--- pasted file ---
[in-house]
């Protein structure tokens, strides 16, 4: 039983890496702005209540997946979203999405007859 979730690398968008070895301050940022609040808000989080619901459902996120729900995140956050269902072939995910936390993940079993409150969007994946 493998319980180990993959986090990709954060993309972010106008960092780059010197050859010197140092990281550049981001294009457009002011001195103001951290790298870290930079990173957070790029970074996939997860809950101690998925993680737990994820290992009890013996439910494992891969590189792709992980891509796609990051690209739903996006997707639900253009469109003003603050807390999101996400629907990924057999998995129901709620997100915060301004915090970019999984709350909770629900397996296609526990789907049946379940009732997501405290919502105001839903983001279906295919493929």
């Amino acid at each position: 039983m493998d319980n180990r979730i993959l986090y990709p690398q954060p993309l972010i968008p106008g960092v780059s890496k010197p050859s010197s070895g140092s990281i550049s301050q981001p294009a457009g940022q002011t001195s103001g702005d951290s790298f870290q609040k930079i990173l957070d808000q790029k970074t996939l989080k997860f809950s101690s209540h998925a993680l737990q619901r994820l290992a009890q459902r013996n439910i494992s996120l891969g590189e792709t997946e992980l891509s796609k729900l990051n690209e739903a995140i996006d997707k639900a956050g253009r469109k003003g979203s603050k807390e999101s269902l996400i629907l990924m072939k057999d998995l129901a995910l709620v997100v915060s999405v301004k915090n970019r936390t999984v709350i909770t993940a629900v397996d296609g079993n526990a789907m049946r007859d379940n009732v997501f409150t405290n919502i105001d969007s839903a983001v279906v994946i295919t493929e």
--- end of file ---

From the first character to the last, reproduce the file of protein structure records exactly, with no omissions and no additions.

[in-house]
């Protein structure tokens, strides 16, 4: 039983890496702005209540997946979203999405007859 979730690398968008070895301050940022609040808000989080619901459902996120729900995140956050269902072939995910936390993940079993409150969007994946 493998319980180990993959986090990709954060993309972010106008960092780059010197050859010197140092990281550049981001294009457009002011001195103001951290790298870290930079990173957070790029970074996939997860809950101690998925993680737990994820290992009890013996439910494992891969590189792709992980891509796609990051690209739903996006997707639900253009469109003003603050807390999101996400629907990924057999998995129901709620997100915060301004915090970019999984709350909770629900397996296609526990789907049946379940009732997501405290919502105001839903983001279906295919493929």
């Amino acid at each position: 039983m493998d319980n180990r979730i993959l986090y990709p690398q954060p993309l972010i968008p106008g960092v780059s890496k010197p050859s010197s070895g140092s990281i550049s301050q981001p294009a457009g940022q002011t001195s103001g702005d951290s790298f870290q609040k930079i990173l957070d808000q790029k970074t996939l989080k997860f809950s101690s209540h998925a993680l737990q619901r994820l290992a009890q459902r013996n439910i494992s996120l891969g590189e792709t997946e992980l891509s796609k729900l990051n690209e739903a995140i996006d997707k639900a956050g253009r469109k003003g979203s603050k807390e999101s269902l996400i629907l990924m072939k057999d998995l129901a995910l709620v997100v915060s999405v301004k915090n970019r936390t999984v709350i909770t993940a629900v397996d296609g079993n526990a789907m049946r007859d379940n009732v997501f409150t405290n919502i105001d969007s839903a983001v279906v994946i295919t493929e």